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In "Getting Even," Woody Allen revenges himself on such significant subjects as death, obesity, organized crime, the invention of the sandwich, adult education, laundry lists of famous people, and Latin American revolutionaries.
Comprising the classic bestsellers Getting Even, Without Feathers, and Side Effects, this definitive collection of comic writings is from a man who needs no Introduction. Really-this book has no Introduction. The Insanity Defense reveals many sides of Woody Allen as he holds forth on the most human of urges ("Why does man kill? He kills for food. And not only for food: frequently there must be a beverage"); reflects on death ("I don't believe in an afterlife, although I am bringing a change of underwear"); and notes the effect on history wrought by trick chewing gum, the dribble glass, and other novelties. There is also an inspiring story of the futile race to beat Dr. Heimlich to the punch: "The food went down the wrong pipe, and choking occurred. Grasping the mouse firmly by the tail, I snapped it like a small whip, and the morsel of cheese came loose. If we can transfer the procedure to humans, we may have something. Too early to tell. " All Woody Allen fans will cherish this uproarious treasury-and those who don't enjoy The Insanity Defense are just plain crazy. "If you don't care if you break into helpless whoops of laughter on buses, trains, or wherever you happen to be reading it. " -Chicago Tribune, on Without Feathers "Brilliant flights of fancy whose comic detail and inspired silliness are at once dramatic and controlled. " -The New York Times, on Side Effects
'I am greatly relieved that the universe is finally explainable. I was beginning to think it was me. ' Thus begins 'Strung Out', Woody Allen's hilarious application of the laws of the universe to daily life. MERE ANARCHY, Woody Allen's first new collection in 25 years, features eighteen witty, wild and intelligent comic pieces - nine of which have never been in print before. Surreal, absurd, rich in verbal play, bitingly satirical and just plain daft, this collection includes tales of a body double - mistaken for the film's star - kidnapped by outlaws; a pretentious writer forced to work on the novelisation of a Three Stooges film; a nanny secretly writing an expose of her Manhattan employers; crooks selling bespoke prayers on ebay; and how to react when you're asked to finance a Broadway play about the invention and manufacture of the adjustable showerhead. Laced with his unique brand of humour and reminiscent of some of his finest films, MERE ANARCHY is an essential collection of tales by the inimitable Woody Allen.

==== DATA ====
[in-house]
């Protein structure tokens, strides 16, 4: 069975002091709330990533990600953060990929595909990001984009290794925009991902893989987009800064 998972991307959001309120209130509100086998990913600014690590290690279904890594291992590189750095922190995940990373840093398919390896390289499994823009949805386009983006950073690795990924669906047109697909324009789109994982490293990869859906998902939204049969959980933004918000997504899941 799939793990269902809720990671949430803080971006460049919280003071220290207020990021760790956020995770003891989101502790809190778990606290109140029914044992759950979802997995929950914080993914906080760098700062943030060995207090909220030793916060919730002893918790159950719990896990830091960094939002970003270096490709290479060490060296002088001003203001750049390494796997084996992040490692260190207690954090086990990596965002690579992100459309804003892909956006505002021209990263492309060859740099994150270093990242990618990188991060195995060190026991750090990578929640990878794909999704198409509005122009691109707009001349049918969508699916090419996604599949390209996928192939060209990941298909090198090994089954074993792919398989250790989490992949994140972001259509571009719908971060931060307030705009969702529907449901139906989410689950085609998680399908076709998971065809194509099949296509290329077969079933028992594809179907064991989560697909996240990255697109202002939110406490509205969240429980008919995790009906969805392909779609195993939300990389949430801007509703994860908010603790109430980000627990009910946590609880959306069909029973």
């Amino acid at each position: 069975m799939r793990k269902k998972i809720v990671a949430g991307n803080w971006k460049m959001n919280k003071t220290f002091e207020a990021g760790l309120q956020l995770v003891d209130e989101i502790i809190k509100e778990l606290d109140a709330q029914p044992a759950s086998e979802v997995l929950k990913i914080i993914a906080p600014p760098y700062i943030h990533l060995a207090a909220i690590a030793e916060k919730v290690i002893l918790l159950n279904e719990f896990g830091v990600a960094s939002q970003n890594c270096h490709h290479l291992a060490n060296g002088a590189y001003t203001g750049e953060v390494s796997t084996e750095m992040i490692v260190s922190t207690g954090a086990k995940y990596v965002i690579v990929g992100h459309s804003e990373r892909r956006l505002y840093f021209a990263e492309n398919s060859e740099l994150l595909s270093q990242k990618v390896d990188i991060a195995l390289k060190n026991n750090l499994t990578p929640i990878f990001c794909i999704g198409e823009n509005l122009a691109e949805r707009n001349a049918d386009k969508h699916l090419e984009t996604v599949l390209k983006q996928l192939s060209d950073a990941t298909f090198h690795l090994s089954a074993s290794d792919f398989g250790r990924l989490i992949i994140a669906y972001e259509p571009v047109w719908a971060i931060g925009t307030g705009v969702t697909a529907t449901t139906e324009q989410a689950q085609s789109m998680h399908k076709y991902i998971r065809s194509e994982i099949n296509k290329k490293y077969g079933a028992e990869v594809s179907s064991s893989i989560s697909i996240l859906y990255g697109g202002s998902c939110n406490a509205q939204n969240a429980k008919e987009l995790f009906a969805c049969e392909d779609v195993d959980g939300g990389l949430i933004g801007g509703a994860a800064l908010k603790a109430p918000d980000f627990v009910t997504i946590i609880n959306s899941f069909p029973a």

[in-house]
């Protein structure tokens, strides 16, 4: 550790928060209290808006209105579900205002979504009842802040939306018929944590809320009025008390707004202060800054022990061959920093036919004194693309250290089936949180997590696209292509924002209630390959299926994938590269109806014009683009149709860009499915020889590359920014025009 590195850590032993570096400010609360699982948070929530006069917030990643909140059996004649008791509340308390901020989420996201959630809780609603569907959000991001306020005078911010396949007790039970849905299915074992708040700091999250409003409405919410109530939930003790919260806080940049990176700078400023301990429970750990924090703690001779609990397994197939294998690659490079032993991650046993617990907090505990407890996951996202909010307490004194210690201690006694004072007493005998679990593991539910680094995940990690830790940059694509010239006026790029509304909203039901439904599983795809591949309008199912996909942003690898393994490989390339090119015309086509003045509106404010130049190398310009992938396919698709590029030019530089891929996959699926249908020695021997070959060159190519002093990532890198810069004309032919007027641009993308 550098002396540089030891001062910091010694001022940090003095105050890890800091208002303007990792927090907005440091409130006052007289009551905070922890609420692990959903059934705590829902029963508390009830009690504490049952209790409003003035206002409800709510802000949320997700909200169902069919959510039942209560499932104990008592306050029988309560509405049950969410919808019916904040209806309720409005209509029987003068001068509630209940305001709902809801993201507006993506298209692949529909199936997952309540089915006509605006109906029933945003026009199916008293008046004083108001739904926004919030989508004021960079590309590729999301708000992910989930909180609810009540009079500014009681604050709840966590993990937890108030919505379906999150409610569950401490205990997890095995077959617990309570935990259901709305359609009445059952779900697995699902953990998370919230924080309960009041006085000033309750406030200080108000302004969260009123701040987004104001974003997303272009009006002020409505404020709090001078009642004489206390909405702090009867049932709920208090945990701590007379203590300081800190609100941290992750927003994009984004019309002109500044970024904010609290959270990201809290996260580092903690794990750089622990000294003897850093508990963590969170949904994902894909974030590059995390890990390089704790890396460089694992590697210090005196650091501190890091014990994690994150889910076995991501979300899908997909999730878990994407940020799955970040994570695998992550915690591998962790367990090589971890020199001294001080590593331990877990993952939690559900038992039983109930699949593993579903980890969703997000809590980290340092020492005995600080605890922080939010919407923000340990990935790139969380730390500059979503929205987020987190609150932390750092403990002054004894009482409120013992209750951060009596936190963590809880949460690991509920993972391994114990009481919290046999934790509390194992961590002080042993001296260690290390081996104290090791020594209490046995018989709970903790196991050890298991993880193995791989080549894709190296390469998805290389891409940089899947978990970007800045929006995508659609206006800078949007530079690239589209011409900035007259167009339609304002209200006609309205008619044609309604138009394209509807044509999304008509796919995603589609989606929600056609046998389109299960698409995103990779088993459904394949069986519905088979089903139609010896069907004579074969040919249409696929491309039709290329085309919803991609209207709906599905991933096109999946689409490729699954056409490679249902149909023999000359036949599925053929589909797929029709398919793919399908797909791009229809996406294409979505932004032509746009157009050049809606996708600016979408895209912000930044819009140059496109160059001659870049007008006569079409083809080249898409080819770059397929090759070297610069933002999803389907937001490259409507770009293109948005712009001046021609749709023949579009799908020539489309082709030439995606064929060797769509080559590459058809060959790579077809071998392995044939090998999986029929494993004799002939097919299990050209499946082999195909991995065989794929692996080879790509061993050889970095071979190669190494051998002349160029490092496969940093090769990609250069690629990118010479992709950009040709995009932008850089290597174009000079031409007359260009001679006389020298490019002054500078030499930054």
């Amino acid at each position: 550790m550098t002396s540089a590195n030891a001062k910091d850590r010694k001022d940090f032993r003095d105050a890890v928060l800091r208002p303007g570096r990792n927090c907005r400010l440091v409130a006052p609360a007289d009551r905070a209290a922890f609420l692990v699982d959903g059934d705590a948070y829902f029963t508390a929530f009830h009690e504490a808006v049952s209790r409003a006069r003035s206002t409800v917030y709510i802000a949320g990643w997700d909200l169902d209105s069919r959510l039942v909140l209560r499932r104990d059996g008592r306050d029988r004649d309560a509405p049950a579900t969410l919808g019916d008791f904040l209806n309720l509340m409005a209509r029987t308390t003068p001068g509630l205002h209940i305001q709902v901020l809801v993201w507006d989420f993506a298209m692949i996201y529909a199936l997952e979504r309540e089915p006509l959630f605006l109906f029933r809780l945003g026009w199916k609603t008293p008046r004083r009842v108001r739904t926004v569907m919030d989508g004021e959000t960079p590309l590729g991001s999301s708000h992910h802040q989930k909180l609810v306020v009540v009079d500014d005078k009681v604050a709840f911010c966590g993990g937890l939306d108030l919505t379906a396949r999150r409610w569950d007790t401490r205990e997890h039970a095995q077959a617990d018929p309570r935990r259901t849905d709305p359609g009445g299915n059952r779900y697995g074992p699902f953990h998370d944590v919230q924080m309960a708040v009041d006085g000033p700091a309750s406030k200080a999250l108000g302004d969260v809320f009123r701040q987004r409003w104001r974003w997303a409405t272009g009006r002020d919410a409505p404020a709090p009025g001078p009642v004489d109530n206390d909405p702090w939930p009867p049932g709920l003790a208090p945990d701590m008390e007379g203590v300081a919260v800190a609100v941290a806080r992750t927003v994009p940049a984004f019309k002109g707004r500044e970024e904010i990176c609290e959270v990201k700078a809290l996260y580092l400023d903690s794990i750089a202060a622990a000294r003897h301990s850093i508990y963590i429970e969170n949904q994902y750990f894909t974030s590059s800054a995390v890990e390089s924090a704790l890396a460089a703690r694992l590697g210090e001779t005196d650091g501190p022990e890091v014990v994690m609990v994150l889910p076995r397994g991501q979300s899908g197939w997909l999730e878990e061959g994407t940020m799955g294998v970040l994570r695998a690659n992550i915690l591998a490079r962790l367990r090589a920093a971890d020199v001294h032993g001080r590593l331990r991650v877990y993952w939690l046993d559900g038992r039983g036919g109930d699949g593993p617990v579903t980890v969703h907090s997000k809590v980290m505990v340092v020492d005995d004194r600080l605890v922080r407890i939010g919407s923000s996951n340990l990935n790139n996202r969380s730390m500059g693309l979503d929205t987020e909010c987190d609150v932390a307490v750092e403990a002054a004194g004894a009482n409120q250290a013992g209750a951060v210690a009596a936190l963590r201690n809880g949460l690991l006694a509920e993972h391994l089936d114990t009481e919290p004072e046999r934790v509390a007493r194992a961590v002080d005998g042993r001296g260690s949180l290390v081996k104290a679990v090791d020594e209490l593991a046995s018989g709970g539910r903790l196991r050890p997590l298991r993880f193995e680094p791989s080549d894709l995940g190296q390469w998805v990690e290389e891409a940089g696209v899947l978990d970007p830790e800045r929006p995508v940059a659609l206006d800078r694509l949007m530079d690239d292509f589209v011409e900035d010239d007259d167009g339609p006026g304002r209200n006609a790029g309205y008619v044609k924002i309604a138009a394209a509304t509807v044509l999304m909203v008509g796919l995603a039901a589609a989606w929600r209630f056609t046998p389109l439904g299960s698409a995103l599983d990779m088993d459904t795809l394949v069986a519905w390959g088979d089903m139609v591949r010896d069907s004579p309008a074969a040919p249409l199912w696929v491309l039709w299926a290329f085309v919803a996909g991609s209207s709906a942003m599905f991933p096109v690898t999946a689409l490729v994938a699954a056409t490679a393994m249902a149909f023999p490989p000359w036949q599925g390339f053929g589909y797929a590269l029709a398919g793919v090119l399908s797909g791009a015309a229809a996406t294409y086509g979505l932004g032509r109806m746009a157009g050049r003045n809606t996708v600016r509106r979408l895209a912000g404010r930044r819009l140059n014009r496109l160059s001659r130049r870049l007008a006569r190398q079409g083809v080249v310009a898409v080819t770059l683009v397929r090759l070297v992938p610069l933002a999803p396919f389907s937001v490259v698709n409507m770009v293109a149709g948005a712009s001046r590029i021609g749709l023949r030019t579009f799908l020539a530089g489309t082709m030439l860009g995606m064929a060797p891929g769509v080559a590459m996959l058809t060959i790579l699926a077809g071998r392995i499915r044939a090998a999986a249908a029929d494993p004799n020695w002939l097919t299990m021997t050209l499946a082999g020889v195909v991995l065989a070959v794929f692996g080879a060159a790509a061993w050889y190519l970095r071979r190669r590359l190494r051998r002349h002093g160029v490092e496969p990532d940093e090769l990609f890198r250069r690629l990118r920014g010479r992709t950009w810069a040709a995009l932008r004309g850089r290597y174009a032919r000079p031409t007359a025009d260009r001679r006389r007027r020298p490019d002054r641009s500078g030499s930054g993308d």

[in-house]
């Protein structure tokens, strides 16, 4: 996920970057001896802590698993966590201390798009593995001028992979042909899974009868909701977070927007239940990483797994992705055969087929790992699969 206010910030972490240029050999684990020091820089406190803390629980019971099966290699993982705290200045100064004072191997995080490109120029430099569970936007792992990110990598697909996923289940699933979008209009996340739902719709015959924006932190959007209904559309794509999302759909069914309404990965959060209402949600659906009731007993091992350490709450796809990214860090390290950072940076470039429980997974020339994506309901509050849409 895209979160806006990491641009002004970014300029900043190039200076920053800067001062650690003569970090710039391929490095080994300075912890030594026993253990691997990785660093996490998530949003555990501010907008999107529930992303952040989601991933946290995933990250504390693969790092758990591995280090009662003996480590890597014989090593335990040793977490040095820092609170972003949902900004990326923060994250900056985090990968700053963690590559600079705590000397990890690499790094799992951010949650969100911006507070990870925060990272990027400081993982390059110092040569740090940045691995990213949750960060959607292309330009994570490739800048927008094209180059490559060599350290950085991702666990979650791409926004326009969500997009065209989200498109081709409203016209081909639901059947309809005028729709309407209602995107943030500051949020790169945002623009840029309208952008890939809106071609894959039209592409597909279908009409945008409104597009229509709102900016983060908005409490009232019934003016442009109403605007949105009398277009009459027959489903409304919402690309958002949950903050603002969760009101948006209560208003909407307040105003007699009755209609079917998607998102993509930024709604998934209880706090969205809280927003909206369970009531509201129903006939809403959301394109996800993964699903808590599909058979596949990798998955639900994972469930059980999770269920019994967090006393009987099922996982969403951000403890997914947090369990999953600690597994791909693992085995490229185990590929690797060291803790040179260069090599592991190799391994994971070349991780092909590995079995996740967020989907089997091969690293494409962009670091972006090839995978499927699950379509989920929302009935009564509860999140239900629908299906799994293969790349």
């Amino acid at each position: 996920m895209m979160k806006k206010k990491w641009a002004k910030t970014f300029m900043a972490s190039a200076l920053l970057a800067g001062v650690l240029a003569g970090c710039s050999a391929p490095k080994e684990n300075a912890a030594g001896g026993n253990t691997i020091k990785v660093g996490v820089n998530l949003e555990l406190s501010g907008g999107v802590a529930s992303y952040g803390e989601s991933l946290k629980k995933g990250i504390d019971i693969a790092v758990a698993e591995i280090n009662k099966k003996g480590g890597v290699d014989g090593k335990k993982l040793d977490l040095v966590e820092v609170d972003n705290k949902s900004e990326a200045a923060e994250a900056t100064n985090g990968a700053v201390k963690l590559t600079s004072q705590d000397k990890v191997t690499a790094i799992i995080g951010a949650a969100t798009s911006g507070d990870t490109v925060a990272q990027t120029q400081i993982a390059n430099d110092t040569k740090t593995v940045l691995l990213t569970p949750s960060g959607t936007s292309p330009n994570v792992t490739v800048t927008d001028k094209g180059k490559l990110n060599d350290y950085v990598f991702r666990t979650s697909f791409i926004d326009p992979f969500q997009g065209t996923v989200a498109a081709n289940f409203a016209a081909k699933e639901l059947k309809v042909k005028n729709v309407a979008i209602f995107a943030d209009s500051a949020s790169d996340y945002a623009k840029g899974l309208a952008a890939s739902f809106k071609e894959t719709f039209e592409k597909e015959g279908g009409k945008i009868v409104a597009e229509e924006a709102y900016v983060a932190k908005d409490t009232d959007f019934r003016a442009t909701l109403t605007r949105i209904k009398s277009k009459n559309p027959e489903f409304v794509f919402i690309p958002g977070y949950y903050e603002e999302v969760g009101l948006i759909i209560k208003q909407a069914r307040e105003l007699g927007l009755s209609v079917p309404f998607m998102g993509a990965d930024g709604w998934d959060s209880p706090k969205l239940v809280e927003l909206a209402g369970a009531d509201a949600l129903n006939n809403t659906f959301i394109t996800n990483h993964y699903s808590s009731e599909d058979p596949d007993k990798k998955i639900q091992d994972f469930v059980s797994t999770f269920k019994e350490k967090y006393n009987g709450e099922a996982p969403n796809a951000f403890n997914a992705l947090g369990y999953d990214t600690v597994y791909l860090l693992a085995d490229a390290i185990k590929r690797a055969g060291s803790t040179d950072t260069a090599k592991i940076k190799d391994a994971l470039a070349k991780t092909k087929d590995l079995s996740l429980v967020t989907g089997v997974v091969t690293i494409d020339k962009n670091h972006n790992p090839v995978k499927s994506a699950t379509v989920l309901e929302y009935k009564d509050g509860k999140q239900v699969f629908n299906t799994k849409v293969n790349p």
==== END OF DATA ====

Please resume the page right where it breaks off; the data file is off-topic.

Three delightful one-act plays set in and around New York, in which sophisticated characters confound one another in ways only Woody Allen could imagine Woody Allen's first dramatic writing published in years, "Riverside Drive," "Old Saybrook," and "Central Park West" are humorous, insightful, and unusually readable plays about infidelity. The characters, archetypal New Yorkers all, start out talking innocently enough, but soon the most unexpected things arise--and the reader enjoys every minute of it (though not all the characters do). These plays (successfully produced on the New York stage and in regional theaters on the East Coast) dramatize Allen's continuing preoccupation with people who rationalize their actions, hide what they're doing, and inevitably slip into sexual deception--all of it revealed in Allen's quintessentially pell-mell dialogue. From the Trade Paperback edition.
From the book jacket: The Philadelphia Inquirer says: "Woody Allen is more than a household name. His one-liners are part of our oral history." From Without Feathers here are some new one-liners oral history has been waiting for ... Thought: Why does man kill? He kills for food. And not only food: frequently there must be a beverage. My Lord, my Lord! What hast Thou done, lately? On the plus side, death is one of the few things that can be done as easily lying down. Of all the wonders of nature, a tree in summer is perhaps the most remarkable, with the possible exception of a moose singing "Embrace-able You" in spats. How wrong Emily Dickinson was! Hope is not "the thing with feathers." The thing with feathers has turned out to be my nephew. I must take him to a specialist in Zurich.